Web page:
[gmx-users] crude interaction energy using g_energy
lloyd.riggs at gmx.ch
Mon May 28 12:44:22 CEST 2012
I think the reality of biological systems is represented as such accurately. Everyone always strives in biochemistry for a precise number, ie binding affinity = 489.489 exactly. In real systems there are to many variables (solvent, ions, particular position of moving amino acids at point A or B, etc...). The original rule of thumb for beginning to study these systems was to do >100 MD simulations, but I personally think a small sample space will give you the same exact mean and STD deviation, STD error, etc... (ie 10-20 runs). There is, as larger MD's are now becoming more common still no set standard for this.
A quick way, which also generates the same variability but is faster (if you dont want a nice curve and just the end mean value) is to do MD A at the bound position and EQ it for a couple nano seconds using NV P and T, and then state B unbound the same, then 20 runs is manageable time wise, but you get no pretty curves, ie no transition states which are of interest in many cases, such as particular amino acids, or conformational changes which include several states.
I think this might help, although some analysis tools for large scale biological systems (ie say pulling contributions energy wise for a particular amino acid) would be an asset...as I have found none that dont require pulling energies, etc...alot of work at the moment.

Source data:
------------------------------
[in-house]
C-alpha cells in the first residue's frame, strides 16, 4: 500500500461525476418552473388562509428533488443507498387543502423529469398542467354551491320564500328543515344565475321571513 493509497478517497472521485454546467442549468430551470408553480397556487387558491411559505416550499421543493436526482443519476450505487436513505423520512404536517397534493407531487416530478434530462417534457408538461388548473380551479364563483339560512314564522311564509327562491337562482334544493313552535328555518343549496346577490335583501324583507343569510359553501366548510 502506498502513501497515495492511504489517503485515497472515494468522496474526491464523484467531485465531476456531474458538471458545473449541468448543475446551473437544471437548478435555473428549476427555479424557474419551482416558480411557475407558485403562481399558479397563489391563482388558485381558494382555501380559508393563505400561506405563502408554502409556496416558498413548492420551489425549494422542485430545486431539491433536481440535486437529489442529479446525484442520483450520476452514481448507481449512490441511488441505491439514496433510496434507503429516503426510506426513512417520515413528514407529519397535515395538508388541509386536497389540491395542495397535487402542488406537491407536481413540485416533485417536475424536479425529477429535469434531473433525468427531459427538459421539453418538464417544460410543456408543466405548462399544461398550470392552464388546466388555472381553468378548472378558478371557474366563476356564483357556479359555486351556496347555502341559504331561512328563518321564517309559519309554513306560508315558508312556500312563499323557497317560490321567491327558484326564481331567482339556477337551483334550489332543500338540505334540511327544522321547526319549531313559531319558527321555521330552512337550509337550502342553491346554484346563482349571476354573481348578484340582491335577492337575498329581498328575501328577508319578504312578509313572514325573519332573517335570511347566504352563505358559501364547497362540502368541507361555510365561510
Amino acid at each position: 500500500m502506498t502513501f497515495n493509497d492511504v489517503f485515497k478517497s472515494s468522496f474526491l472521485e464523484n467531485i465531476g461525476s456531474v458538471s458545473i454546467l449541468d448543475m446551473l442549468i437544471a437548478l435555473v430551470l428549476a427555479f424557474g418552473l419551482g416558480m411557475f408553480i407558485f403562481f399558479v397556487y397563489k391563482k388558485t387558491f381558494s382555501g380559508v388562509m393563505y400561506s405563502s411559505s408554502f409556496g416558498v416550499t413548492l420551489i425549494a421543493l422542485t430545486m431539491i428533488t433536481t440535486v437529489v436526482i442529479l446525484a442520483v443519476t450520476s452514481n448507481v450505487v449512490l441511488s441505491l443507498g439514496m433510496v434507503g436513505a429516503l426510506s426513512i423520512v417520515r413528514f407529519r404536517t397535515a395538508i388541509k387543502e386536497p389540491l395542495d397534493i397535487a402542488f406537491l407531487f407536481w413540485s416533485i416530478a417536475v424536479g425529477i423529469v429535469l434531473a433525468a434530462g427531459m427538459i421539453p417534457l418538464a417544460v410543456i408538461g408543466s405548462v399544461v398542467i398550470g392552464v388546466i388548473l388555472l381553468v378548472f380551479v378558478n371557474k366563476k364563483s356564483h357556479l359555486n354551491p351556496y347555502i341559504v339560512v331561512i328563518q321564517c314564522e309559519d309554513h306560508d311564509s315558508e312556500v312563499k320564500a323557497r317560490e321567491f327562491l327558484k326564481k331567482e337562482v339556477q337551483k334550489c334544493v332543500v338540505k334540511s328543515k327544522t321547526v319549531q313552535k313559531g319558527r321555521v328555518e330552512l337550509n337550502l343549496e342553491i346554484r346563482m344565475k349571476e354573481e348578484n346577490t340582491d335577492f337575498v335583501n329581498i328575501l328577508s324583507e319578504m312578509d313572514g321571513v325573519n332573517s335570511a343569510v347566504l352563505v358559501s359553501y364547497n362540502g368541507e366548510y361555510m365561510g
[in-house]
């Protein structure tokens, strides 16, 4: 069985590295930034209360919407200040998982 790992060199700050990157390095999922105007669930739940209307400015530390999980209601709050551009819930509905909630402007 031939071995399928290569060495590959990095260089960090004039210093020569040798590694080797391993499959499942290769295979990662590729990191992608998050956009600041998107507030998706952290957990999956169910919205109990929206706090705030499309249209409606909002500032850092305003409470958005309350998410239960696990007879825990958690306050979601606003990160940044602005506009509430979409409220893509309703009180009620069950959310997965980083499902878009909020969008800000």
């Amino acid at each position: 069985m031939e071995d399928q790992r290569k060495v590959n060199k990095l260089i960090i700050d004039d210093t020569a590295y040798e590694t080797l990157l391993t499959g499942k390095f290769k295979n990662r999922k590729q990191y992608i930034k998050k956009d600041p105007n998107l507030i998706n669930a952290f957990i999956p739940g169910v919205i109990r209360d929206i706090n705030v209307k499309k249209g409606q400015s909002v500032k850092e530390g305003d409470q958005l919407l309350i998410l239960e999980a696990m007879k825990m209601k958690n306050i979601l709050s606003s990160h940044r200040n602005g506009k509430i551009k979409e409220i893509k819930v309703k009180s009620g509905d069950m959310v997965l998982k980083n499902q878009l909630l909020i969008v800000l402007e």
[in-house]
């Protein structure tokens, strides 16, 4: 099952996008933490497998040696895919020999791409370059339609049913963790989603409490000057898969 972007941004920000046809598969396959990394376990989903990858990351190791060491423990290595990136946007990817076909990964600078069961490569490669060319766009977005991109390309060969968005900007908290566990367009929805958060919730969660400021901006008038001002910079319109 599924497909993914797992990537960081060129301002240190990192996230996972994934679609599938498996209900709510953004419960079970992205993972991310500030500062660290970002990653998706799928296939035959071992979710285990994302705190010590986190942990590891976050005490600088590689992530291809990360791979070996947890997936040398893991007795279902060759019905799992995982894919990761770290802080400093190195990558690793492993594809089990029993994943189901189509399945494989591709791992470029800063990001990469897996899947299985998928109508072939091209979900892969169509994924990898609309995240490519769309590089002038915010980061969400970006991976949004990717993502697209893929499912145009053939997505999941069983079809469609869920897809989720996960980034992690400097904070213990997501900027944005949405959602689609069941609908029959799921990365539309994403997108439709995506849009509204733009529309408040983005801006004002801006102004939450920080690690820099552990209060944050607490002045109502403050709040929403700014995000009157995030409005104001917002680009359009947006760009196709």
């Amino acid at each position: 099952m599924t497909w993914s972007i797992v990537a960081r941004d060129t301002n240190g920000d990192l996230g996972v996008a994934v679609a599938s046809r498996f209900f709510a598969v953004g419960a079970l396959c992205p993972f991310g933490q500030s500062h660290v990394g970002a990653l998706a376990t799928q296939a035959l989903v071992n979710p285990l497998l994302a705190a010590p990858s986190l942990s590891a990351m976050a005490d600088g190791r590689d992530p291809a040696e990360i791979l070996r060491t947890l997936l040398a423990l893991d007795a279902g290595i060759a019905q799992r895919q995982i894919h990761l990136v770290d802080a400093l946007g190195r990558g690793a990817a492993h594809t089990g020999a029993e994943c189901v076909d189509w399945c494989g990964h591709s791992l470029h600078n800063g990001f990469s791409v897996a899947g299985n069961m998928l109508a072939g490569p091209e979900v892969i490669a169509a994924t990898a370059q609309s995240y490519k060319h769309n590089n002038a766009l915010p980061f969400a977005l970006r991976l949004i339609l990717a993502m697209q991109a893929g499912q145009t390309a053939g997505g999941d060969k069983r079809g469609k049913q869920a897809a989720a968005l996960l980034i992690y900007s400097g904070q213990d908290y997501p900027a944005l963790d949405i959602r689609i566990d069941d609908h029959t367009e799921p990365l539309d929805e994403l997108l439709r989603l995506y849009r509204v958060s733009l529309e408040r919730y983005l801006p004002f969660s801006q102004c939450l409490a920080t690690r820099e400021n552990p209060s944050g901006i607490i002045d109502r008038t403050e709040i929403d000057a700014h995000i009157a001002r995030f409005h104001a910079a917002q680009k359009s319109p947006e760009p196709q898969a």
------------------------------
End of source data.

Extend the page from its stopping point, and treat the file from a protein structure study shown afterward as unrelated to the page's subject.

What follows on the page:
Univerity of Bern
-------- Original-Nachricht --------
> Datum: Sun, 27 May 2012 20:44:48 -0400
> Von: "Justin A. Lemkul" <jalemkul at vt.edu>
> An: Discussion list for GROMACS users <gmx-users at gromacs.org>
> Betreff: Re: [gmx-users] crude interaction energy using g_energy
> On 5/27/12 8:41 PM, sai nitin wrote:
> > Dear all,
> > Recently i performed two 15ns simulation of protein-ligand systems
> > gromacs of my interest...and using g_energy tool..i calculated crude
> > interaction energy based on short-‐range energy components Eint =
> <ELJ> +
> > <ECoul>. ...I got two Eints for two simulations
> > 1) Eint = -51.003 Kcal/mol (first simulation)
> > 2) Eint = -26.615 Kcal/mol (second simulation)
> > Can anybody tell me what meaning can i make out of it...means is first
> > simulation is more stable than second one..or vice versa...
> I don't think you can say anything about stability based on these figures.
> simulation 1, the interaction is more stable than in simulation 2. It
> clear that the two simulations behaved somewhat differently, but the exact
> differences will only become apparent through other analyses and
> Justin A. Lemkul, Ph.D.
> Research Scientist
> Department of Biochemistry
> Virginia Tech
> Blacksburg, VA
> jalemkul[at]vt.edu | (540) 231-9080
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